The Main Street flag was lowered on Friday to pay respect to the late Zita McMahon. Mrs McMahon, 75, who served as Newtown's First Selectman from 1989 until 1993, died on July 12, peacefully and surrounded by family. The widow of John Gary McMahn of Sandy Hook, Mrs McMahon spent 49 years of her life in Sandy Hook. Calling hours will be at Honan Funeral Home on Tuesday evening, with a Mass of Christian Burial planned for Wednesday, July 17.
First Selectman Pat Llodra, Newtown Emergency Management Director Bill Halstead and the Newtown Health District are offering information to prevent citizens from becoming victims of the heat during these days of extremely high temperatures. The weather forecast is for hot temperatures throughout the week. Residents should feel free to visit any of four locations to seek relief from the heat, to plan when they will run errands or work outdoors, and keep an eye out for each other. By late Monday morning, the National Weather Service (NWS) said a heat wave is building across the Ohio Valley and eastern United States. While there were no warnings in place at 11:15 am, a Heat Advisory was put into effect for the hours of noon until 8 pm Monday
On Friday, July 19, survivors of the Aurora theater massacre, families of victims, several Newtown families, gun violence prevention advocates, and local faith leaders will gather in Aurora, Colorado, to mark the one-year anniversary of the mass shooting at the Century 16 movie theater that killed 12 people and injured another 70. They will join together in a day of remembrance and a call to action, urging America’s leaders to take meaningful action to reduce gun violence nationwide. Among the participants will be those traveling as part of the “No More Names: National Drive To Reduce Gun Violence,” which launched from the steps of Edmond Town Hall on Friday, June 14.
Governor Dannel P. Malloy, in a letter to the Newtown-Sandy Hook Community Foundation, Inc, has expressed his frustration with the foundation’s pace and manner of decisionmaking in terms of distributing funds, which the group has collected to benefit those people affected by the 12/14 Sandy Hook Elementary School shootings.In the July 12 letter, Gov Malloy wrote, in part, “While I appreciate your efforts, I remain deeply frustrated at both the pace and the manner in which the foundation has approached decisions on how best to distribute these funds.” “It is a sentiment that I have heard from individuals in the Newtown community and elsewhere in our state,” he added.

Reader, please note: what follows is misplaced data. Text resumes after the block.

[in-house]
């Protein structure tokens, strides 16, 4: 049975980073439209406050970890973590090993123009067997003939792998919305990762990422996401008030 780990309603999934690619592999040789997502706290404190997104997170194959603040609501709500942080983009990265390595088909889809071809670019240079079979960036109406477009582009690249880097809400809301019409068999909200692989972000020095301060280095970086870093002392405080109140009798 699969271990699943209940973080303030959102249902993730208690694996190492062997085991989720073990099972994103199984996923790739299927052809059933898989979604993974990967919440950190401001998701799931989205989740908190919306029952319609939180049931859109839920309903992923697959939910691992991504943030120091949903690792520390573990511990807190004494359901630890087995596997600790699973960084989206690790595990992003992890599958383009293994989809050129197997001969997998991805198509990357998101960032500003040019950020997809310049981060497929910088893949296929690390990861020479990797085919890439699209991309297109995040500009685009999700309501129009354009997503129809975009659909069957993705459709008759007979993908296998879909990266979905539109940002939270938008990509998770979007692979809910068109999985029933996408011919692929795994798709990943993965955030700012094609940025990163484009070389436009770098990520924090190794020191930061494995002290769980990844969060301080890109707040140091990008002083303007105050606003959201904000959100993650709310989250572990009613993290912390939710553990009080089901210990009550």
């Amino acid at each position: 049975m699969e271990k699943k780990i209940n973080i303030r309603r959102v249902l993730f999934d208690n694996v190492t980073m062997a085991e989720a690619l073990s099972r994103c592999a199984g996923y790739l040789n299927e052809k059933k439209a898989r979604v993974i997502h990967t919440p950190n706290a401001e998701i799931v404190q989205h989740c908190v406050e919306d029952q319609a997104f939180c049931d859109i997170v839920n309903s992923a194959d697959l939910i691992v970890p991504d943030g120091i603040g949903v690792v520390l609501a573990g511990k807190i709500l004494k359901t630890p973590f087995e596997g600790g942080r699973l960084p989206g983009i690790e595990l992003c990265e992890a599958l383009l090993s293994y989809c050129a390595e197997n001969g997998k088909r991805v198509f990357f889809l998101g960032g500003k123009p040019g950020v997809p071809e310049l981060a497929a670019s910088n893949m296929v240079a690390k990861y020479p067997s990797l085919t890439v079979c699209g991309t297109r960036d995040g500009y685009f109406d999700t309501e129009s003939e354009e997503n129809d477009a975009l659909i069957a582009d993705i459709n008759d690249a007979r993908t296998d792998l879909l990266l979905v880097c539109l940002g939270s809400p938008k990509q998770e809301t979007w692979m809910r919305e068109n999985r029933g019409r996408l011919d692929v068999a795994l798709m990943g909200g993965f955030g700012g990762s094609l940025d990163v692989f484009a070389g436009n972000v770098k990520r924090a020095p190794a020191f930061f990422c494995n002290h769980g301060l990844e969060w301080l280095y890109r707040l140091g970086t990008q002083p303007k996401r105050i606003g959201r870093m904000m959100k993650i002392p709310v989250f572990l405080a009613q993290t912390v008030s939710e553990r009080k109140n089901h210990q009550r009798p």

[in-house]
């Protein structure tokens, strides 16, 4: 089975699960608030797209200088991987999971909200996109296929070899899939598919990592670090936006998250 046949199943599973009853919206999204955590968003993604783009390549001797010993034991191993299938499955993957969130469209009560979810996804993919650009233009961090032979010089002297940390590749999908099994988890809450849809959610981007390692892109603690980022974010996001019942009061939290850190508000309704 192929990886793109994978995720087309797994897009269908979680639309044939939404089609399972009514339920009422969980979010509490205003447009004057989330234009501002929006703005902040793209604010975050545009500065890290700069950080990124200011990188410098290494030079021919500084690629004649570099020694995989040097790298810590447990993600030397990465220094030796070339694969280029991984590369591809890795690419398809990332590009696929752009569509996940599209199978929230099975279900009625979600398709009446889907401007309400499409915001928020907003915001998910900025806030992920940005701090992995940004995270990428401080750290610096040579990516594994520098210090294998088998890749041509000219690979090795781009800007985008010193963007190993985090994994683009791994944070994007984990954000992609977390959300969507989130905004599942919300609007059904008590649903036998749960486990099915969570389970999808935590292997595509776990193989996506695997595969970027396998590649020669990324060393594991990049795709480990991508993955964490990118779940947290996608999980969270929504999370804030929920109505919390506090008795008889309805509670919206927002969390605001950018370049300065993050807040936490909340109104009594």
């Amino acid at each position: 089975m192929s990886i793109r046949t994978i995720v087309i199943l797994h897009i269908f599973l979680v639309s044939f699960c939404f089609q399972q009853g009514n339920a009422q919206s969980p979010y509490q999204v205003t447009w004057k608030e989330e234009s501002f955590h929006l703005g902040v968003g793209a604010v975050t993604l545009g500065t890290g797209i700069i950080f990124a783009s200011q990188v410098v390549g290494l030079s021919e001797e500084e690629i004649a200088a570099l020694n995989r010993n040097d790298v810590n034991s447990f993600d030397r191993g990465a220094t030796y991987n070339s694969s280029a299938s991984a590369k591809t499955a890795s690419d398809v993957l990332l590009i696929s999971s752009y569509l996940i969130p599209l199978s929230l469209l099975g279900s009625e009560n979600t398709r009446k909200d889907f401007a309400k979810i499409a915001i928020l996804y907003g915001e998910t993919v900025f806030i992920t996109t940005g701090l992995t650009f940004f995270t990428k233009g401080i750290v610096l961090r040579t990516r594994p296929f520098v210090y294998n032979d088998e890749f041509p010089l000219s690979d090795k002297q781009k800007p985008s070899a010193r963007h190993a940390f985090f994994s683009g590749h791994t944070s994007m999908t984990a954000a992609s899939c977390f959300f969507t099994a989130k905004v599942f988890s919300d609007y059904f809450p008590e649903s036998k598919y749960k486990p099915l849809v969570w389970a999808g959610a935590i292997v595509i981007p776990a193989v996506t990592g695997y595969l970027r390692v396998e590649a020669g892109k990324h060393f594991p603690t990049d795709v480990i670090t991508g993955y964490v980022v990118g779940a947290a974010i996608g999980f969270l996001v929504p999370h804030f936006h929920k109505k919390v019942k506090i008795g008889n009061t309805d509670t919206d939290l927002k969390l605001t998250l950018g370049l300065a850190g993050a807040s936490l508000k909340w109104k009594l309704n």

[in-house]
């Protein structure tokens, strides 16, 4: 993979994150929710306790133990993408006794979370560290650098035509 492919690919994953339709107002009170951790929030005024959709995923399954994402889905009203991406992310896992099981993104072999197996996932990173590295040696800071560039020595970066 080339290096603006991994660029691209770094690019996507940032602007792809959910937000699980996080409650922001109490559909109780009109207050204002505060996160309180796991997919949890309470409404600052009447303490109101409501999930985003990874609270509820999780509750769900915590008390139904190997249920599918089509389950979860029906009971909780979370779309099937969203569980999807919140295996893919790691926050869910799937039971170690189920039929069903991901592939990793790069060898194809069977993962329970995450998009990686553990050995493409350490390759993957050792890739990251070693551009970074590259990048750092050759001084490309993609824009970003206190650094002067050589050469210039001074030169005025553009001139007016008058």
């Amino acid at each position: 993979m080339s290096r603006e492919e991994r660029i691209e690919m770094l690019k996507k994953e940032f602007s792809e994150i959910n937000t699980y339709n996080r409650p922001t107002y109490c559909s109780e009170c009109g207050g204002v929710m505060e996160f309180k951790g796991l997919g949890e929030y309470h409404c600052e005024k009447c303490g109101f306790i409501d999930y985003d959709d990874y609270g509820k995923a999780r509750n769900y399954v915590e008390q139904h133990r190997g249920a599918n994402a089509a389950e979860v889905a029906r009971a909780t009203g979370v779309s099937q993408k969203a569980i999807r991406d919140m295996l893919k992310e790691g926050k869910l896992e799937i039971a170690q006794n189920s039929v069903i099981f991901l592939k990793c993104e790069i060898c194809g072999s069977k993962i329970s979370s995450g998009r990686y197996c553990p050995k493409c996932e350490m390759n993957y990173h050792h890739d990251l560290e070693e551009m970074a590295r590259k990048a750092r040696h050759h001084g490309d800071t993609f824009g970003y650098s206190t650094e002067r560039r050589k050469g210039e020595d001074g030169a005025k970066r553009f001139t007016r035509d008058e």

The 38th Annual Friends of the C.H. Booth Library Book Sale opened beneath dreary skies, Saturday morning, July 13, the first time in the history of the book sale that the first day has not been greeted by sunshine.
But sudden showers periodically bursting from the clouds did not prevent ticket purchasers from lining up, beginning at 7 am. Many then went about their business, returning to a guaranteed place in line as the 9 am opening time grew near.
Under a draft proposal presented at a public forum on Thursday, July 11, the families of each of the 26 victims of the 12/14 Sandy Hook Elementary School shootings would receive $281,000 in donated funds.
Also, under those preliminary recommendations, the families of the 12 surviving children who were in the classrooms where the shootings occurred would receive $20,000 each. Also, two teachers who were injured in the incident would divide $150,000.
Those proposals for fund distribution would cover $7.7 million of the overall $11.4 million in donated money whose disbursement is being overseen by The Newtown-Sandy Hook Community Foundation, Inc. Those collected funds earlier were overseen by the United Way.
On a muggy July morning with just enough breeze to topple his posters of a solar panel installation, Henry Cheung of Sound Solar Systems LLC worked to reset his display.Reaching to help, Altus Power Management Managing Partner Tom Athan propped up one poster then, looking at a photo on it, he said, “I installed those,” indicating several rows of solar panels on the Newtown Middle School’s roof. His company funded a $600,000 solar project now in place at the school and generating roughly 30 percent of the building’s energy needs. The project was at no cost to the town. During a brief ribbon-cutting ceremony Thursday morning, July 11, celebrating the clean energy effort, First Selectman Pat Llodra held the jumbo ceremonial scissors and sliced through a ribbon celebrating Newtown’s second solar project, the first being at the water treatment plant.
Shawn Fields, the director of the C.H. Booth Library as of July 1, enthusiastically and thoroughly discussed the book he is currently reading, Guns, Germs, and Steel, by anthropologist Jared Diamond, in his first interview with The Bee, July 10. The book examines the different factors that effect populations as it seeks to answer the question of why civilization is the way it is, and the numerous reasons that contribute to why civilizations thrive or fail, from historical, biological, and anthropological approaches.“I’m a voracious consumer of information,” said Mr Fields
Both the draft amendments to the town’s firearms ordinance and an anti-blight ordinance will be part of a public hearing on August 7, beginning at 7 pm in Newtown High School’s lecture hall, the Legislative Council voted Wednesday, July 10.During the meeting’s initial public comment period, resident Barbara O’Connor